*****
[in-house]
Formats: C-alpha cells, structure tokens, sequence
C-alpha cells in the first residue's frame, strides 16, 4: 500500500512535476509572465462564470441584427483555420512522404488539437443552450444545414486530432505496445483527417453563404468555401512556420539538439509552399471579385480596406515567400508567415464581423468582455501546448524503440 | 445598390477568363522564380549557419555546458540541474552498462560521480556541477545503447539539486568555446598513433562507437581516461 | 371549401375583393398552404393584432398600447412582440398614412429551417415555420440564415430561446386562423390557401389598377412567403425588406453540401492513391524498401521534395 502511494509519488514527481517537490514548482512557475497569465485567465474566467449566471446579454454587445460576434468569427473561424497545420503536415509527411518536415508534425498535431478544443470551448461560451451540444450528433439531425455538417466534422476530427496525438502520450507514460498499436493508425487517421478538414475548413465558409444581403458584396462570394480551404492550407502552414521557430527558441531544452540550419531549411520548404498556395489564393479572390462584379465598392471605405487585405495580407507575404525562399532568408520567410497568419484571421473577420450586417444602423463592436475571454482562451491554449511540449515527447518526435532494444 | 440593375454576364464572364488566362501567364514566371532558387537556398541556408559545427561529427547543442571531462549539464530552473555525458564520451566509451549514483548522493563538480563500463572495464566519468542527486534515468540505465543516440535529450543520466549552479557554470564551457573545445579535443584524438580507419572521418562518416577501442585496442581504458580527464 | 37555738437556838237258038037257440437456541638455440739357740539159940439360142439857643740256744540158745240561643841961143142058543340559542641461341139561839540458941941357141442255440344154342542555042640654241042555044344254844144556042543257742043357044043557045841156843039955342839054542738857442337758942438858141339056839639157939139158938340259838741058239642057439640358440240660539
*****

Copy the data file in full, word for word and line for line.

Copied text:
[in-house]
Formats: C-alpha cells, structure tokens, sequence
C-alpha cells in the first residue's frame, strides 16, 4: 500500500512535476509572465462564470441584427483555420512522404488539437443552450444545414486530432505496445483527417453563404468555401512556420539538439509552399471579385480596406515567400508567415464581423468582455501546448524503440 | 445598390477568363522564380549557419555546458540541474552498462560521480556541477545503447539539486568555446598513433562507437581516461 | 371549401375583393398552404393584432398600447412582440398614412429551417415555420440564415430561446386562423390557401389598377412567403425588406453540401492513391524498401521534395 502511494509519488514527481517537490514548482512557475497569465485567465474566467449566471446579454454587445460576434468569427473561424497545420503536415509527411518536415508534425498535431478544443470551448461560451451540444450528433439531425455538417466534422476530427496525438502520450507514460498499436493508425487517421478538414475548413465558409444581403458584396462570394480551404492550407502552414521557430527558441531544452540550419531549411520548404498556395489564393479572390462584379465598392471605405487585405495580407507575404525562399532568408520567410497568419484571421473577420450586417444602423463592436475571454482562451491554449511540449515527447518526435532494444 | 440593375454576364464572364488566362501567364514566371532558387537556398541556408559545427561529427547543442571531462549539464530552473555525458564520451566509451549514483548522493563538480563500463572495464566519468542527486534515468540505465543516440535529450543520466549552479557554470564551457573545445579535443584524438580507419572521418562518416577501442585496442581504458580527464 | 37555738437556838237258038037257440437456541638455440739357740539159940439360142439857643740256744540158745240561643841961143142058543340559542641461341139561839540458941941357141442255440344154342542555042640654241042555044344254844144556042543257742043357044043557045841156843039955342839054542738857442337758942438858141339056839639157939139158938340259838741058239642057439640358440240660539